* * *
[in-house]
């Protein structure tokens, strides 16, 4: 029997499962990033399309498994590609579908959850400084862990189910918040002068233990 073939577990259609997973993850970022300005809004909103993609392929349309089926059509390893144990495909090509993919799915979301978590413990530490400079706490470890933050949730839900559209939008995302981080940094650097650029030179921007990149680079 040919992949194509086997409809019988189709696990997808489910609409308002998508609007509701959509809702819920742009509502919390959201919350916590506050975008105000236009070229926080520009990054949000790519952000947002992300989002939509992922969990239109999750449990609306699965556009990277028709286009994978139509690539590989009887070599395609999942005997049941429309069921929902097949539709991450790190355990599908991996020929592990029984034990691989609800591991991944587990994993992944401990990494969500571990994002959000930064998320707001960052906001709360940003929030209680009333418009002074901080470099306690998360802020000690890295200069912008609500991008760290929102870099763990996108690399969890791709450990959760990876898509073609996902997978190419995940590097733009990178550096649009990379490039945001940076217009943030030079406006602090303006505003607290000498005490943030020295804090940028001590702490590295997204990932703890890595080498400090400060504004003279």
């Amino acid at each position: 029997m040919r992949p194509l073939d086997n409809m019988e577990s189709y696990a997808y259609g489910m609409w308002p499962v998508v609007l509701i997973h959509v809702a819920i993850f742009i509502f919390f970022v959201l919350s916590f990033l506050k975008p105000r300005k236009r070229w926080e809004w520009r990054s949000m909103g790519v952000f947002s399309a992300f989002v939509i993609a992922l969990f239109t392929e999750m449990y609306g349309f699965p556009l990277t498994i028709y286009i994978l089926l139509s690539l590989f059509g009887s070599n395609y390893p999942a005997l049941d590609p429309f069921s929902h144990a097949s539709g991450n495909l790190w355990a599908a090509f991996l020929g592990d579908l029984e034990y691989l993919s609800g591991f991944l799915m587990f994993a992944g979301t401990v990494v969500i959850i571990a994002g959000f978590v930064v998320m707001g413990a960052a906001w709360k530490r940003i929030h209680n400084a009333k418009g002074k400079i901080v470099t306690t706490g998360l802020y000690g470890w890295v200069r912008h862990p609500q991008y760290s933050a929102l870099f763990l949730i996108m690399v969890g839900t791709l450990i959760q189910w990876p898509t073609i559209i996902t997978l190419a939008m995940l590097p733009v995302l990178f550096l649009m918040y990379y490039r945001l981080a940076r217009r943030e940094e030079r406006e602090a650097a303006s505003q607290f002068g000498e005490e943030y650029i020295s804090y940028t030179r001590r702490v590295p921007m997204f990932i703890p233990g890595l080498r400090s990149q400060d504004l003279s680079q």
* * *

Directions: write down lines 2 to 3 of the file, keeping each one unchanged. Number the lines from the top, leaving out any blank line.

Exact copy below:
């Protein structure tokens, strides 16, 4: 029997499962990033399309498994590609579908959850400084862990189910918040002068233990 073939577990259609997973993850970022300005809004909103993609392929349309089926059509390893144990495909090509993919799915979301978590413990530490400079706490470890933050949730839900559209939008995302981080940094650097650029030179921007990149680079 040919992949194509086997409809019988189709696990997808489910609409308002998508609007509701959509809702819920742009509502919390959201919350916590506050975008105000236009070229926080520009990054949000790519952000947002992300989002939509992922969990239109999750449990609306699965556009990277028709286009994978139509690539590989009887070599395609999942005997049941429309069921929902097949539709991450790190355990599908991996020929592990029984034990691989609800591991991944587990994993992944401990990494969500571990994002959000930064998320707001960052906001709360940003929030209680009333418009002074901080470099306690998360802020000690890295200069912008609500991008760290929102870099763990996108690399969890791709450990959760990876898509073609996902997978190419995940590097733009990178550096649009990379490039945001940076217009943030030079406006602090303006505003607290000498005490943030020295804090940028001590702490590295997204990932703890890595080498400090400060504004003279």
């Amino acid at each position: 029997m040919r992949p194509l073939d086997n409809m019988e577990s189709y696990a997808y259609g489910m609409w308002p499962v998508v609007l509701i997973h959509v809702a819920i993850f742009i509502f919390f970022v959201l919350s916590f990033l506050k975008p105000r300005k236009r070229w926080e809004w520009r990054s949000m909103g790519v952000f947002s399309a992300f989002v939509i993609a992922l969990f239109t392929e999750m449990y609306g349309f699965p556009l990277t498994i028709y286009i994978l089926l139509s690539l590989f059509g009887s070599n395609y390893p999942a005997l049941d590609p429309f069921s929902h144990a097949s539709g991450n495909l790190w355990a599908a090509f991996l020929g592990d579908l029984e034990y691989l993919s609800g591991f991944l799915m587990f994993a992944g979301t401990v990494v969500i959850i571990a994002g959000f978590v930064v998320m707001g413990a960052a906001w709360k530490r940003i929030h209680n400084a009333k418009g002074k400079i901080v470099t306690t706490g998360l802020y000690g470890w890295v200069r912008h862990p609500q991008y760290s933050a929102l870099f763990l949730i996108m690399v969890g839900t791709l450990i959760q189910w990876p898509t073609i559209i996902t997978l190419a939008m995940l590097p733009v995302l990178f550096l649009m918040y990379y490039r945001l981080a940076r217009r943030e940094e030079r406006e602090a650097a303006s505003q607290f002068g000498e005490e943030y650029i020295s804090y940028t030179r001590r702490v590295p921007m997204f990932i703890p233990g890595l080498r400090s990149q400060d504004l003279s680079q």